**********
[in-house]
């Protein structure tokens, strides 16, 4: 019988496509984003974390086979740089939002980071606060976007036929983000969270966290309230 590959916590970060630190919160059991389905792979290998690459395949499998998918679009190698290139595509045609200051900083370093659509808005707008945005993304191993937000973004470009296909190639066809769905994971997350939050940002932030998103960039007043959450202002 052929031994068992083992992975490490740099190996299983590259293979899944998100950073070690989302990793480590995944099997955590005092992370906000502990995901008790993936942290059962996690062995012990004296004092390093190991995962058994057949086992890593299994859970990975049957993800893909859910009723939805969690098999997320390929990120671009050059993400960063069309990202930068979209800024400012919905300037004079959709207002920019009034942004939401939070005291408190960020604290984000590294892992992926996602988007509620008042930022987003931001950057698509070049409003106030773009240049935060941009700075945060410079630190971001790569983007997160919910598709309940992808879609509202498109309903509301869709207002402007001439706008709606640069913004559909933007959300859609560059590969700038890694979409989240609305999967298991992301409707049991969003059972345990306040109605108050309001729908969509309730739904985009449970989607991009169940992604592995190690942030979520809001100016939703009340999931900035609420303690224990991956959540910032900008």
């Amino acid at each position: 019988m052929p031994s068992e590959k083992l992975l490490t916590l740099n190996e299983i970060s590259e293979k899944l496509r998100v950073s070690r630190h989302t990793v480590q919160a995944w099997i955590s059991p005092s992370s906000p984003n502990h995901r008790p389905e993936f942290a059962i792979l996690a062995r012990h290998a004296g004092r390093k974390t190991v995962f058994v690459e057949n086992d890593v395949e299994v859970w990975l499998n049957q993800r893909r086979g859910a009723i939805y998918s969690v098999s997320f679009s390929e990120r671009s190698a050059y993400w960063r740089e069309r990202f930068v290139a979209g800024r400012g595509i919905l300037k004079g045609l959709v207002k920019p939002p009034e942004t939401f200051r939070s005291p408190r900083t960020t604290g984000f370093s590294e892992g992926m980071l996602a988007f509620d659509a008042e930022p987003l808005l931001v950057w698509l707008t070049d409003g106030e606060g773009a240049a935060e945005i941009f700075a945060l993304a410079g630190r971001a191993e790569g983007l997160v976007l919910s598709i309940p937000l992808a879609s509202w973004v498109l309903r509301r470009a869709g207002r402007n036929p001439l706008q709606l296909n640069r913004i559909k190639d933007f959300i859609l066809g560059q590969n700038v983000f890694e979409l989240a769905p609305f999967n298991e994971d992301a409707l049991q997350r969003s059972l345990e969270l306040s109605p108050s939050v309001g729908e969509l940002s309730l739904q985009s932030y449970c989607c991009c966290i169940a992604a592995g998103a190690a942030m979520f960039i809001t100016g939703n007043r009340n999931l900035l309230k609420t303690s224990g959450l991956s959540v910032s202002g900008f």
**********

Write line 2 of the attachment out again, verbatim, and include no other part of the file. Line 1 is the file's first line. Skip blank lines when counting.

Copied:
């Protein structure tokens, strides 16, 4: 019988496509984003974390086979740089939002980071606060976007036929983000969270966290309230 590959916590970060630190919160059991389905792979290998690459395949499998998918679009190698290139595509045609200051900083370093659509808005707008945005993304191993937000973004470009296909190639066809769905994971997350939050940002932030998103960039007043959450202002 052929031994068992083992992975490490740099190996299983590259293979899944998100950073070690989302990793480590995944099997955590005092992370906000502990995901008790993936942290059962996690062995012990004296004092390093190991995962058994057949086992890593299994859970990975049957993800893909859910009723939805969690098999997320390929990120671009050059993400960063069309990202930068979209800024400012919905300037004079959709207002920019009034942004939401939070005291408190960020604290984000590294892992992926996602988007509620008042930022987003931001950057698509070049409003106030773009240049935060941009700075945060410079630190971001790569983007997160919910598709309940992808879609509202498109309903509301869709207002402007001439706008709606640069913004559909933007959300859609560059590969700038890694979409989240609305999967298991992301409707049991969003059972345990306040109605108050309001729908969509309730739904985009449970989607991009169940992604592995190690942030979520809001100016939703009340999931900035609420303690224990991956959540910032900008």